photo from the Blue Ox Millworks site

We live in a world of so many distractions. Perhaps that’s one of the great strengths of hand work – it requires focus, concentration and patience. Plus there’s the excitement of learning and honing a new skill. At the end of the day it’s a great gift to hold that work in your hand and say “I made this.”

breakwater studios site

photo from the breakwater studios site

Canadian Ben Proudfoot was also attracted to handwork, first as a magician and later as a filmmaker. Proudfoot won international awards as a magician – before he turned 18. He took up filmmaking at USC and his student work was nominated for an academy award. He set up Breakwater Studios with backing from SONY to pursue a documentary series on the intersection of craftsmanship and life journey.

His second film brought him to Eureka to spend three days with Eric Hollenbeck and the Blue Ox.

Ben describes Eric, from the Eureka Times-Standard:

He is, without a doubt, one of the most incredible people I’ve ever met. He’s down-to-earth, but philosophically brilliant. I think creating alone so much has given him time to ponder about life, and express himself in many different ways — from woodwork to poetry.

Here’s Ben’s excellent film, The Ox:

The Ox from Breakwater Studios Ltd. on Vimeo.

Eric Hollenbeck sees his life unfolding in many directions at once – he values how woodworking rescued him from PTSD and the emotional caldron of the Vietnam War, he’s mastered a worthy but dying craft, he celebrates the maker movement and the importance of craftsmanship, and he rescues kids at risk – like he was once himself – and uses his skills to teach them self-worth and the value of hard work.

I found Ben Proudfoot’s film joyful and inspiring. You can sense his enthusiasm for Eric Hollenbeck’s wisdom and what he and Viviana have accomplished.

Ben, from a facebook interview


photo from the Lifesworkfilms site

You never know why you feel a tug to tell a story. It’s sort of like falling in love—it just happens without explanation and with overwhelming power—and the only way to get over it is to make the movie. So you never know why. But, after having released the film and getting emails and letters from people who were touched by Eric’s story, it’s clear his experience is something that hits home with a greater audience and reminds people that they are not alone.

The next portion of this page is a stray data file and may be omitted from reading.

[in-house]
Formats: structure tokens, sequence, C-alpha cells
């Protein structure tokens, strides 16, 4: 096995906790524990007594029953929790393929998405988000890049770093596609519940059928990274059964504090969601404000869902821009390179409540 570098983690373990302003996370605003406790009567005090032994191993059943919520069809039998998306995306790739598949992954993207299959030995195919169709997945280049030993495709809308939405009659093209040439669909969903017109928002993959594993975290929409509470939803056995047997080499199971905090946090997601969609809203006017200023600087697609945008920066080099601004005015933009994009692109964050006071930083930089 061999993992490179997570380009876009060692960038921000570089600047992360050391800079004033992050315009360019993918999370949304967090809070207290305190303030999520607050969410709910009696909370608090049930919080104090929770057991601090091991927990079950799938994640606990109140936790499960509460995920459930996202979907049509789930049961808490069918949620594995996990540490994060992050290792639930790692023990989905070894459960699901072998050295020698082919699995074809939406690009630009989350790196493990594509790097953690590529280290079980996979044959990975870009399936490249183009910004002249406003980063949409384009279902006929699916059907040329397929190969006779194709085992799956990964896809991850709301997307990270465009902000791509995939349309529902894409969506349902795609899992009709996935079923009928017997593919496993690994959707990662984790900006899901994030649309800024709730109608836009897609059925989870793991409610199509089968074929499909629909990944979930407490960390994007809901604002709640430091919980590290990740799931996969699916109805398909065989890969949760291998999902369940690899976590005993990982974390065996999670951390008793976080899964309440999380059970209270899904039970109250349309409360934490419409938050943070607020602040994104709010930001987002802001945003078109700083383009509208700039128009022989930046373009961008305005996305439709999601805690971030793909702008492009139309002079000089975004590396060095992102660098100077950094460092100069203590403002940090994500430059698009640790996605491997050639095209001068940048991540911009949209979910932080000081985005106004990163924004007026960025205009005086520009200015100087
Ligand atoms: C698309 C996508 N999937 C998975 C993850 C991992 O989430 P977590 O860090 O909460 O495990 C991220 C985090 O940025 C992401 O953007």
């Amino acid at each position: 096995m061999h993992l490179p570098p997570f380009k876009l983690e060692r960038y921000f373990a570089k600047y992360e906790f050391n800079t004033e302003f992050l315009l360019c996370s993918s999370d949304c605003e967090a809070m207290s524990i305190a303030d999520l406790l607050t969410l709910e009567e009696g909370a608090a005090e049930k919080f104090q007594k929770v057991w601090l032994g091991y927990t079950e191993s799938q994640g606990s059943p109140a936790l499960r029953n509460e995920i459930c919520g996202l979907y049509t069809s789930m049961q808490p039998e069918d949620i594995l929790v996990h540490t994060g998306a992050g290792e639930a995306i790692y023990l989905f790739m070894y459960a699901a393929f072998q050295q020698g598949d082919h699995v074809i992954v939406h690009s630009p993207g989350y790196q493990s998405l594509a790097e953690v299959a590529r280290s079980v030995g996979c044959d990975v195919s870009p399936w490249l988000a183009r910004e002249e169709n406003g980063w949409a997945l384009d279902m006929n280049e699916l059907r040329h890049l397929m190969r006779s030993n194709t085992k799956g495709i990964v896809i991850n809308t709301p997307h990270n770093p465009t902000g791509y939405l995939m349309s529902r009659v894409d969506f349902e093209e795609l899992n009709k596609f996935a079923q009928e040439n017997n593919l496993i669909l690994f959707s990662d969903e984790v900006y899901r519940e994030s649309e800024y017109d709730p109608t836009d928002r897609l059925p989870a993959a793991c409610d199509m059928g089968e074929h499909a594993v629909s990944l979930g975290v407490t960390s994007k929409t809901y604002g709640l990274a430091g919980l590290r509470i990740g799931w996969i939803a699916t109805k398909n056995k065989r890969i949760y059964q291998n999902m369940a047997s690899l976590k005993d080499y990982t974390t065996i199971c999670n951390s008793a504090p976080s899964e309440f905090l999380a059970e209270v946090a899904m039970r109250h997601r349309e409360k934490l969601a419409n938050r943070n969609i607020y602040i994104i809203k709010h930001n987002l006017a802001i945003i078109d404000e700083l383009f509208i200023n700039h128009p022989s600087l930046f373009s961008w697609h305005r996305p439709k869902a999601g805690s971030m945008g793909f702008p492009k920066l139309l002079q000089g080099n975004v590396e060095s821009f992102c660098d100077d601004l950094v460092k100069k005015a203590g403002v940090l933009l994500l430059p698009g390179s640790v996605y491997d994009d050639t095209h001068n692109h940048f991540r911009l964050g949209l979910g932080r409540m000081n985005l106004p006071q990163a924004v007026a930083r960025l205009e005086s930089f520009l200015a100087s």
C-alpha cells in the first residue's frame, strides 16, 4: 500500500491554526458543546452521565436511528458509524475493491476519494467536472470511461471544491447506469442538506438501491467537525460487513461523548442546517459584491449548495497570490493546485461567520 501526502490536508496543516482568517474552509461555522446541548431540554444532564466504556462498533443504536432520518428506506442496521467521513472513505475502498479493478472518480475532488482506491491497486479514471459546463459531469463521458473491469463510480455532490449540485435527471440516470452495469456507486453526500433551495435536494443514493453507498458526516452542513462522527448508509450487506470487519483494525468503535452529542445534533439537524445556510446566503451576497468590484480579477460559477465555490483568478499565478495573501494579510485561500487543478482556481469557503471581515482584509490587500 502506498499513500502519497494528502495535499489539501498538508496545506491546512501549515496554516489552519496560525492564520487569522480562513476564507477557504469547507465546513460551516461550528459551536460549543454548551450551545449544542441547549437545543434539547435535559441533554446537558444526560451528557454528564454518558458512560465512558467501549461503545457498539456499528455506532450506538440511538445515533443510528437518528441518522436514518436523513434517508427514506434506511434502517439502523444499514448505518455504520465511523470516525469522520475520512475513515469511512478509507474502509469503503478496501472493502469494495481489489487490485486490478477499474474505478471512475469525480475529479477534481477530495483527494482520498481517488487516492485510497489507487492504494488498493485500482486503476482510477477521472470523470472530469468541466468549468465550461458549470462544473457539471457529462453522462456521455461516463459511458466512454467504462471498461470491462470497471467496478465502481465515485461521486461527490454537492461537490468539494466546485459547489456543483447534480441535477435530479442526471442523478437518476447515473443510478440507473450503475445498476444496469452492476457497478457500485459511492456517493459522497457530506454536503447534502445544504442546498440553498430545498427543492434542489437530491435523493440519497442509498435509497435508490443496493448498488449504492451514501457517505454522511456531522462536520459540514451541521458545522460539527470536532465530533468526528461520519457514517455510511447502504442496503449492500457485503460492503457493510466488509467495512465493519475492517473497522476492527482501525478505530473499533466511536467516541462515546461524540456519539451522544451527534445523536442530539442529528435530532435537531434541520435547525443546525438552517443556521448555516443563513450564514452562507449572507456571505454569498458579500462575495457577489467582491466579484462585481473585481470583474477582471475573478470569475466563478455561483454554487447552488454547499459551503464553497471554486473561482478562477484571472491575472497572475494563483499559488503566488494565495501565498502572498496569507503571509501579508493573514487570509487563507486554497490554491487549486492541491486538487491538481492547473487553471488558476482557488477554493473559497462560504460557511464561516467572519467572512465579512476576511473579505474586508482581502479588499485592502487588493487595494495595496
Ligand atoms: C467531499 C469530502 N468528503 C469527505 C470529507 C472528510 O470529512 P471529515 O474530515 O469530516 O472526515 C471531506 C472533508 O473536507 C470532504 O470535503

You can view Eric as a symbol of the working man, of a period in our nation when “Made in America” stood for a work of high quality and craftsmanship. You can call Eric a homespun philosopher, a self-taught sage who found wisdom through work. I see all that and something else too. Eric found an inner strength – he refused to give up when faced with challenges, he followed his own vision, worked at it, had the drive to keep going and the wisdom to see that progress is made one step at a time.

A writer friend from the old days used to sign his letters “keep going.” Good advice for all of us.


Keep It Real: Video and Animation

Compelling Videos About a Complex Subject

We the Economy is a series of 20 web videos on the economy produced by Cinelan, covering everything from globalism to navigating supply and demand curves. The series is a pastiche of approaches transforming dry information into something at once witty, informative and fun – some pieces are excellent examples of how video can wrangle its subject matter to both entertain and educate.


Frame grab from Amazing Animated Film About the Deficit

In a series of five posts, TheVisionThing will critique the most successful programs to show how filmmakers fashion work that is provocative, informative and stimulating. Last week we explored video with actors and this week we’ll look at using animation.

Marshall Curry’s Amazing Animated Film on the Deficit

“Amazing Animated Film on the Deficit” – WE THE ECONOMY SERIES – Ep 12 from Marshall Curry on Vimeo.

Marshall Curry:

Dan Koehler

Marshall Curry photo by Dan Koehler

I wanted to make a documentary, but knew that there was only one thing more boring to most people than the words ‘debt and deficit,’ and that was the word ‘documentary.’ And then my nine-year-old daughter said, ‘Maybe you should do it as a cartoon. Everything’s fun when it’s a cartoon!’

Marshall Curry is an award-winning documentary filmmaker – two of his feature length documentaries have been nominated for academy awards.

Marshall Curry:

Marshall Curry photo by Kaitlyn Winston

Marshall Curry photo by Kaitlyn Winston

I spent the next few weeks talking with economists of different political persuasions, asking them what they thought most people don’t understand about the debt and deficit. I did my best to boil down those conversations into a handful of ideas that wouldn’t answer every point or counterpoint about the issue, but would give a viewer a basic framework for thinking it through.

What Makes this Video Work?

Beginning with cute kittens, Marshall Curry launches this video with a smile and sets up the viewer to expect more. All through the animation we see little visual asides, riffs and buffooneries. So while the main character is trying to play it straight there are lots of funny bits that entertain as they educate, and also serve as a brief pause in the flow of ideas so we can absorb the information.


Frame grab from Amazing Animated Film About the Deficit

Marshall Curry covers a lot of ground with a light-hearted touch – to keep it simple and fun. The animated drawings portray the characters with tongue-in-cheek to help the piece convey complicated information with a light touch. The script works well, making this animated video a great example of how to write an informational piece with humor and snap.